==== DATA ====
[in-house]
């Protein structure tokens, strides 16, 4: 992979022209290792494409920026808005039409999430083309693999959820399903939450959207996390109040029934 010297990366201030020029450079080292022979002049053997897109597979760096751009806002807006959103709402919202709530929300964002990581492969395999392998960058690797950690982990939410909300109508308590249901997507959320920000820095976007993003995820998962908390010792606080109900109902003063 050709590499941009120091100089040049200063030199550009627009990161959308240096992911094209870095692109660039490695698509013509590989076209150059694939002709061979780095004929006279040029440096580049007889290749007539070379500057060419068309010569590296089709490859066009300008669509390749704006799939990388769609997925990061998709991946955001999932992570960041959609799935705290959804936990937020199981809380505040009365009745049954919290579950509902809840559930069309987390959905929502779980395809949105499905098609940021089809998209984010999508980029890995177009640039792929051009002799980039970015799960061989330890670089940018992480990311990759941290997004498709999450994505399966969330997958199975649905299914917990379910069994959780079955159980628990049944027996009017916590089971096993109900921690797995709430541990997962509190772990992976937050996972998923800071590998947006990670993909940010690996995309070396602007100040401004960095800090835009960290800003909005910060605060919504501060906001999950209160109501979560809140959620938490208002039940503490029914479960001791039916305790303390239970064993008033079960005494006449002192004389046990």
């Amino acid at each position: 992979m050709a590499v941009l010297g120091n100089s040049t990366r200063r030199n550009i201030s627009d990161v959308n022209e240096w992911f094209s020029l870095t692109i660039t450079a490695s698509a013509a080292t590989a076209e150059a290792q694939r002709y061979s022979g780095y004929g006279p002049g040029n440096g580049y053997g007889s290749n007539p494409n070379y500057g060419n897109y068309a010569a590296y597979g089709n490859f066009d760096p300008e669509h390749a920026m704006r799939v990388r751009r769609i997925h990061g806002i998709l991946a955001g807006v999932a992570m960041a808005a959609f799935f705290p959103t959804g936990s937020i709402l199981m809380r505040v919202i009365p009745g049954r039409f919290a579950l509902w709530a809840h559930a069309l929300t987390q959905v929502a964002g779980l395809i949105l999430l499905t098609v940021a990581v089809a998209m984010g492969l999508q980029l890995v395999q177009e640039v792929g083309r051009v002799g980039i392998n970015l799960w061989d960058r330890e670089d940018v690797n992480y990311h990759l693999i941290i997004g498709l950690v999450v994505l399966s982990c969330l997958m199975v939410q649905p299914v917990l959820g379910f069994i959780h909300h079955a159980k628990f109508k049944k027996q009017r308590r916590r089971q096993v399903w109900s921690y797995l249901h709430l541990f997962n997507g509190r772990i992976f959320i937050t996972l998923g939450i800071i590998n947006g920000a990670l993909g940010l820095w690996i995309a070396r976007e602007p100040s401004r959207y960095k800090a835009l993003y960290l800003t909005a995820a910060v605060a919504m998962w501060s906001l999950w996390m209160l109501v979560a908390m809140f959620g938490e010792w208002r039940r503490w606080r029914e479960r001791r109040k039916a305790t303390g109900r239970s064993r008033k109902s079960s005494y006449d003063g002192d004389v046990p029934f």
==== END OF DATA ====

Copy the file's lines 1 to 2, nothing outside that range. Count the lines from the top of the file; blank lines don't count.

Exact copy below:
[in-house]
């Protein structure tokens, strides 16, 4: 992979022209290792494409920026808005039409999430083309693999959820399903939450959207996390109040029934 010297990366201030020029450079080292022979002049053997897109597979760096751009806002807006959103709402919202709530929300964002990581492969395999392998960058690797950690982990939410909300109508308590249901997507959320920000820095976007993003995820998962908390010792606080109900109902003063 050709590499941009120091100089040049200063030199550009627009990161959308240096992911094209870095692109660039490695698509013509590989076209150059694939002709061979780095004929006279040029440096580049007889290749007539070379500057060419068309010569590296089709490859066009300008669509390749704006799939990388769609997925990061998709991946955001999932992570960041959609799935705290959804936990937020199981809380505040009365009745049954919290579950509902809840559930069309987390959905929502779980395809949105499905098609940021089809998209984010999508980029890995177009640039792929051009002799980039970015799960061989330890670089940018992480990311990759941290997004498709999450994505399966969330997958199975649905299914917990379910069994959780079955159980628990049944027996009017916590089971096993109900921690797995709430541990997962509190772990992976937050996972998923800071590998947006990670993909940010690996995309070396602007100040401004960095800090835009960290800003909005910060605060919504501060906001999950209160109501979560809140959620938490208002039940503490029914479960001791039916305790303390239970064993008033079960005494006449002192004389046990």